The project would cut a new path from the Quebec border through 85 kilometers of Maine forest, before widening an existing hydroelectric road an additional 148 kilometers and connecting to the grid. (Skodt McNalty/CBC)

The planned project would carry 1,200 megawatts of electricity over a 336-kilometre high-voltage transmission line between Thetford Mines, Quebec, and Lewiston, Maine. Of the planned 233 kilometers on the American side, 85 kilometers would pass through a wooded area. The clearing work was already well advanced at the time of the referendum.

According to the Maine Public Utilities Commission, the project would reduce greenhouse gas emissions by up to 3.6 million metric tons per year, the equivalent of taking 700,000 cars off the road.

However, the state’s largest environmental advocacy group, the Maine Natural Resource Council, has expressed considerable skepticism about the real environmental benefits of Hydro-Quebec power, questioning whether the project would actually reduce GHG emissions.

WATCH | Drone footage showing the forest clearing in Maine along the project line:

Drone of Maine Hydroelectric Project

Cutting of the logging road is well underway, as seen in this drone footage shot in June at Johnson Mountain, Maine, and provided by opponents of the project courtesy of the Yes on 1 campaign. 0:50

another hurdle

The result of the referendum is the last legal obstacle to put the project in danger. In August, a state the judge ruled that the project had no power to cross a 1.6 kilometer stretch of public land in West Forks, Somerset County.

The judge ruled that a lease, issued by the Maine Bureau of Public Lands to CMP in 2014, was invalid due to a clause in the constitution of the state which says that public lands cannot be substantially altered without a two-thirds vote in both houses of the legislature.

The Supreme Court will also consider that case on Tuesday.

Although it receives less attention, this dispute alone could derail the entire project. Bypassing the terrain would require new approvals and, therefore, additional time and cost. In the meantime, the NECEC must be commissioned no later than August 2024, according to the contract with Massachusetts.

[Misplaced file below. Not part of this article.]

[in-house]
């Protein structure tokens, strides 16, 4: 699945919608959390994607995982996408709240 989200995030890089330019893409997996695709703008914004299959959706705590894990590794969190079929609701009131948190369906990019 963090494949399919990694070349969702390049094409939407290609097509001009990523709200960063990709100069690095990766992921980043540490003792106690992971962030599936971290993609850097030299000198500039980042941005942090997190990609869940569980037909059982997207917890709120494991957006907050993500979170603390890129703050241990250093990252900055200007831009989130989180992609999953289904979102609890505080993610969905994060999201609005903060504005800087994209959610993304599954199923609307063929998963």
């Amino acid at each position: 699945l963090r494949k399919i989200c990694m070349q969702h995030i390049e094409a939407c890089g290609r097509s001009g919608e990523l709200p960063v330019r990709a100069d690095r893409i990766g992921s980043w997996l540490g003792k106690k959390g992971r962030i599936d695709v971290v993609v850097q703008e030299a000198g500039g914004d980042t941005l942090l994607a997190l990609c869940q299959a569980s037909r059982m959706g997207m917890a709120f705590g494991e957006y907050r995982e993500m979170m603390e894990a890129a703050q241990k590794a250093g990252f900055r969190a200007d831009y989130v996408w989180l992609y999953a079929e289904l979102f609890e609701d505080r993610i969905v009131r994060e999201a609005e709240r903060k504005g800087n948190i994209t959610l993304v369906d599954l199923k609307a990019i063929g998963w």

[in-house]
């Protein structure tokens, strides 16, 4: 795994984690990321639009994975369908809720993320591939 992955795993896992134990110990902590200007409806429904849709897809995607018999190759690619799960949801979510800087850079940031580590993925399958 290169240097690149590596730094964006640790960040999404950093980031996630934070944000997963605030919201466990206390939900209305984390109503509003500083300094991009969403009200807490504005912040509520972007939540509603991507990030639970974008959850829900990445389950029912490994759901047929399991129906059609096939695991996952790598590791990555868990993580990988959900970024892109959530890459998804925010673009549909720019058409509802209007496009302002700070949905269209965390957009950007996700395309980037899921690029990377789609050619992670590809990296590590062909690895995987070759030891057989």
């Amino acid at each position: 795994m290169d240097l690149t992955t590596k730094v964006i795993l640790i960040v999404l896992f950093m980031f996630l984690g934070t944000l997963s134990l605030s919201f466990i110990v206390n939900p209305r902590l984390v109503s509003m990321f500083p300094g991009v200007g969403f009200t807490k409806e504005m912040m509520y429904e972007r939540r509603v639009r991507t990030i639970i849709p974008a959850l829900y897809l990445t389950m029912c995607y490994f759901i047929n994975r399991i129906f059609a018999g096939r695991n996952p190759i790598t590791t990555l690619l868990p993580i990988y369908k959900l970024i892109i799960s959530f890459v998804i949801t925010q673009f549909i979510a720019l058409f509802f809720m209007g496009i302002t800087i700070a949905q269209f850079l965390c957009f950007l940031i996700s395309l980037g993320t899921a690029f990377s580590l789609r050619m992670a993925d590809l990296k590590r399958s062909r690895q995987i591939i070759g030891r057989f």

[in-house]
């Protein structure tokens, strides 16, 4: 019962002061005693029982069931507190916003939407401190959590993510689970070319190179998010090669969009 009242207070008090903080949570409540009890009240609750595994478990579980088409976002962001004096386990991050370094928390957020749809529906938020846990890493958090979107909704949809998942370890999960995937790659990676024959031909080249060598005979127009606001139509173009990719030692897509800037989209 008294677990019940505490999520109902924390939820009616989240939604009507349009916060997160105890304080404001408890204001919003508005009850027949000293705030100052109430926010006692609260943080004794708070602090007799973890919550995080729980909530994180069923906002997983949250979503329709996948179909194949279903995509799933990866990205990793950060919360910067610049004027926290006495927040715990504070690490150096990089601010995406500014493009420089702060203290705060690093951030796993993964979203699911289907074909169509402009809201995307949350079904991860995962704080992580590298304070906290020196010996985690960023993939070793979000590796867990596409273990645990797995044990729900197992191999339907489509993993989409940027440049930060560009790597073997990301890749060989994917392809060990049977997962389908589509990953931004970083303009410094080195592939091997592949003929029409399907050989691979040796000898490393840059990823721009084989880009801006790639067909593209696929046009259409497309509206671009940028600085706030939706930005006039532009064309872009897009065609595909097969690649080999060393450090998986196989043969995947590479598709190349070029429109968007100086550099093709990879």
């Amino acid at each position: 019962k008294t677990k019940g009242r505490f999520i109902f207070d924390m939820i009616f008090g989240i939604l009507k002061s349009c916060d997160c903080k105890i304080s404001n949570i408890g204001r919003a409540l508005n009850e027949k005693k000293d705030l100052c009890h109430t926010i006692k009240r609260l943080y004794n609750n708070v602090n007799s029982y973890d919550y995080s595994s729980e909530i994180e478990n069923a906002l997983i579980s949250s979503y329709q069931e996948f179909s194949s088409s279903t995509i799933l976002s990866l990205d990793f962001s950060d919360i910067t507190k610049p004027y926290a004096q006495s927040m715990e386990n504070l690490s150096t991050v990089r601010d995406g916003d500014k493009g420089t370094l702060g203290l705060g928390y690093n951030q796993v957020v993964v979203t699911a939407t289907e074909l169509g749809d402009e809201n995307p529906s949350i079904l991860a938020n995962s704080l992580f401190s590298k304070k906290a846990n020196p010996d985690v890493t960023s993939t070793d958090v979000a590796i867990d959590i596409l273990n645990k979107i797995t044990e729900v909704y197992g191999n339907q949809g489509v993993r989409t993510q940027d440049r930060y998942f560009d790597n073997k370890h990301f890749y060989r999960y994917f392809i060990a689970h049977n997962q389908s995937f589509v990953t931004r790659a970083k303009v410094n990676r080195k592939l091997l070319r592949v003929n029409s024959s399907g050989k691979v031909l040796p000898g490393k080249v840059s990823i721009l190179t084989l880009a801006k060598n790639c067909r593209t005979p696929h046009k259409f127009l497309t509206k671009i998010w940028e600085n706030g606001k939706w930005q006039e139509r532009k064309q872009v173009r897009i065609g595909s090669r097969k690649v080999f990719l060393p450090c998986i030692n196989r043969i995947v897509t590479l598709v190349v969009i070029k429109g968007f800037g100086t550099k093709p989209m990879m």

Signs outside Farmington, Maine in support of the Hydro-Quebec led project. (Alexander Panetta/CBC)

For Hydro-Quebec, this challenge is only a way for opponents to thwart its plans. “All permits have been challenged by naysayers for the past three years,” spokesman St-Laurent said.

“The strategy of opponents, whether gas companies or gas company-funded groups, has been to try to mire the project in a sea of ​​legal challenges.”

In its 2021 annual report, Hydro-Quebec revealed that it could lose $536 million if the project is abandoned, not including the potential loss of revenue of $10 billion over 20 years.

This sum does not include the $20 million spent in recent years on lobbying and publicity for the project nor the loss of $46 million in 2019 following the failure of its first project to export electricity to the United States. United States via New Hampshire, which had the same objectives.

“Should [this project] will fail, we will cross that bridge when we get there,” St-Laurent said, adding that the utility company is confident in its case.

The court is expected to render its decision this summer.